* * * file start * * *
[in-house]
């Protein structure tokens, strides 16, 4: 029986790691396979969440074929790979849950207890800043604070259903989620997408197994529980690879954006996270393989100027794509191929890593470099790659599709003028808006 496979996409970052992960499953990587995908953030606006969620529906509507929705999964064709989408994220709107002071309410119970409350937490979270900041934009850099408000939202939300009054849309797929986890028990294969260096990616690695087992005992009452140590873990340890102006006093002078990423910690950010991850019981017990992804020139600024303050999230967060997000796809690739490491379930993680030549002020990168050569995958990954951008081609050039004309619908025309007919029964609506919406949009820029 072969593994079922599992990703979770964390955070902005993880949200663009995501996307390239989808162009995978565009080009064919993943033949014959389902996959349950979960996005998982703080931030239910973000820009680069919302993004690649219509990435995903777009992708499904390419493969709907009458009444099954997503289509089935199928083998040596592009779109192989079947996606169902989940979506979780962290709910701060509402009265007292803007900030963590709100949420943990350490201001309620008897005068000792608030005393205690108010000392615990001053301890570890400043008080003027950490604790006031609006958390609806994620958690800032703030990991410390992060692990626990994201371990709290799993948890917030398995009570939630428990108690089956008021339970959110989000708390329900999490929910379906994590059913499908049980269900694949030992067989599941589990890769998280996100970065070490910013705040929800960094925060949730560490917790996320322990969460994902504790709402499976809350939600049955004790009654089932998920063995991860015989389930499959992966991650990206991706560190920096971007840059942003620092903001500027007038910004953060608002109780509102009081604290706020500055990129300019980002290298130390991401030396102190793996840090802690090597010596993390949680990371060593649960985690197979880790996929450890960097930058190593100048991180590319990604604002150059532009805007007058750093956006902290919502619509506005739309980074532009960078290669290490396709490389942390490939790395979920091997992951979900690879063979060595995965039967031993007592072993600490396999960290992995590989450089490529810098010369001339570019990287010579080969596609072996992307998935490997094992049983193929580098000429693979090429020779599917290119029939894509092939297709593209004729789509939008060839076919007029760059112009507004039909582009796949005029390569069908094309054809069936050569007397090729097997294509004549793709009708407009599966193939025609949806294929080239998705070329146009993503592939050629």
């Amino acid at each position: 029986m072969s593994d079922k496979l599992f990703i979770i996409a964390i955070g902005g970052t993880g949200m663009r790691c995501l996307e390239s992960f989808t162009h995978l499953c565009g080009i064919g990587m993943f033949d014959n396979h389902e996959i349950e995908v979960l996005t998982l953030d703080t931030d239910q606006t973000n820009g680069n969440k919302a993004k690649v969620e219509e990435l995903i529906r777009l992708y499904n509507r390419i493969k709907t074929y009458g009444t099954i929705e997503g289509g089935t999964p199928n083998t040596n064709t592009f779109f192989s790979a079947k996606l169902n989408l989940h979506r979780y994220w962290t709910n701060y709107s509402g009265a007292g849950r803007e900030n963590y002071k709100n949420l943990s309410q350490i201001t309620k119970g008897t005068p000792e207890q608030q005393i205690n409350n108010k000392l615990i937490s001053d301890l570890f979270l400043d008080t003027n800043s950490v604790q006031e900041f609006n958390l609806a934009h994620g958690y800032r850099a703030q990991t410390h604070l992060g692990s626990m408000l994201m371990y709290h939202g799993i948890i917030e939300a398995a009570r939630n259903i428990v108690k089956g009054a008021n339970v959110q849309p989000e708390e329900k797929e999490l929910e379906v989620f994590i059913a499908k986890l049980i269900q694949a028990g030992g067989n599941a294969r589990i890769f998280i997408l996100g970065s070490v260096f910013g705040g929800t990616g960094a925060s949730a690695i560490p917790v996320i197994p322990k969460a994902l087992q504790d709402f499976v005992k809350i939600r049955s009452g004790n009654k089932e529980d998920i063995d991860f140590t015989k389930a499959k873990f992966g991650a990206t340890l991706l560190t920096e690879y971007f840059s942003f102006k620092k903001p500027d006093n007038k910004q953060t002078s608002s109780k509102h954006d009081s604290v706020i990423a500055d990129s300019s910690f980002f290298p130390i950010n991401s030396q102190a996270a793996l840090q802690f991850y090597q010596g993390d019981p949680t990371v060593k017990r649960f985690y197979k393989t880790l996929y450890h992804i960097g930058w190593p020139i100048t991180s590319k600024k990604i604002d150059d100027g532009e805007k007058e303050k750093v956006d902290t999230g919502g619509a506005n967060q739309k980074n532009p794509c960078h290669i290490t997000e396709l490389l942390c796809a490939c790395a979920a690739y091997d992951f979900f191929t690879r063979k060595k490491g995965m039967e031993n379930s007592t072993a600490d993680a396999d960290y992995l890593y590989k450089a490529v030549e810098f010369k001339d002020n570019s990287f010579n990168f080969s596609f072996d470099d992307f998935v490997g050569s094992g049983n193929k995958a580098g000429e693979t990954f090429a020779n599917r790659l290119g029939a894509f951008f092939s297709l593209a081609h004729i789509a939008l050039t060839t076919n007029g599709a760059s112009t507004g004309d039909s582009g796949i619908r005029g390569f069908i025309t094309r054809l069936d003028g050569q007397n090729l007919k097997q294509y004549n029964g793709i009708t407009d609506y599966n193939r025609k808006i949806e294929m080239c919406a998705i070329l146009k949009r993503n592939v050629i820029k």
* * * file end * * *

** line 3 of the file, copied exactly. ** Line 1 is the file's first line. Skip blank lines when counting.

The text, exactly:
């Amino acid at each position: 029986m072969s593994d079922k496979l599992f990703i979770i996409a964390i955070g902005g970052t993880g949200m663009r790691c995501l996307e390239s992960f989808t162009h995978l499953c565009g080009i064919g990587m993943f033949d014959n396979h389902e996959i349950e995908v979960l996005t998982l953030d703080t931030d239910q606006t973000n820009g680069n969440k919302a993004k690649v969620e219509e990435l995903i529906r777009l992708y499904n509507r390419i493969k709907t074929y009458g009444t099954i929705e997503g289509g089935t999964p199928n083998t040596n064709t592009f779109f192989s790979a079947k996606l169902n989408l989940h979506r979780y994220w962290t709910n701060y709107s509402g009265a007292g849950r803007e900030n963590y002071k709100n949420l943990s309410q350490i201001t309620k119970g008897t005068p000792e207890q608030q005393i205690n409350n108010k000392l615990i937490s001053d301890l570890f979270l400043d008080t003027n800043s950490v604790q006031e900041f609006n958390l609806a934009h994620g958690y800032r850099a703030q990991t410390h604070l992060g692990s626990m408000l994201m371990y709290h939202g799993i948890i917030e939300a398995a009570r939630n259903i428990v108690k089956g009054a008021n339970v959110q849309p989000e708390e329900k797929e999490l929910e379906v989620f994590i059913a499908k986890l049980i269900q694949a028990g030992g067989n599941a294969r589990i890769f998280i997408l996100g970065s070490v260096f910013g705040g929800t990616g960094a925060s949730a690695i560490p917790v996320i197994p322990k969460a994902l087992q504790d709402f499976v005992k809350i939600r049955s009452g004790n009654k089932e529980d998920i063995d991860f140590t015989k389930a499959k873990f992966g991650a990206t340890l991706l560190t920096e690879y971007f840059s942003f102006k620092k903001p500027d006093n007038k910004q953060t002078s608002s109780k509102h954006d009081s604290v706020i990423a500055d990129s300019s910690f980002f290298p130390i950010n991401s030396q102190a996270a793996l840090q802690f991850y090597q010596g993390d019981p949680t990371v060593k017990r649960f985690y197979k393989t880790l996929y450890h992804i960097g930058w190593p020139i100048t991180s590319k600024k990604i604002d150059d100027g532009e805007k007058e303050k750093v956006d902290t999230g919502g619509a506005n967060q739309k980074n532009p794509c960078h290669i290490t997000e396709l490389l942390c796809a490939c790395a979920a690739y091997d992951f979900f191929t690879r063979k060595k490491g995965m039967e031993n379930s007592t072993a600490d993680a396999d960290y992995l890593y590989k450089a490529v030549e810098f010369k001339d002020n570019s990287f010579n990168f080969s596609f072996d470099d992307f998935v490997g050569s094992g049983n193929k995958a580098g000429e693979t990954f090429a020779n599917r790659l290119g029939a894509f951008f092939s297709l593209a081609h004729i789509a939008l050039t060839t076919n007029g599709a760059s112009t507004g004309d039909s582009g796949i619908r005029g390569f069908i025309t094309r054809l069936d003028g050569q007397n090729l007919k097997q294509y004549n029964g793709i009708t407009d609506y599966n193939r025609k808006i949806e294929m080239c919406a998705i070329l146009k949009r993503n592939v050629i820029k």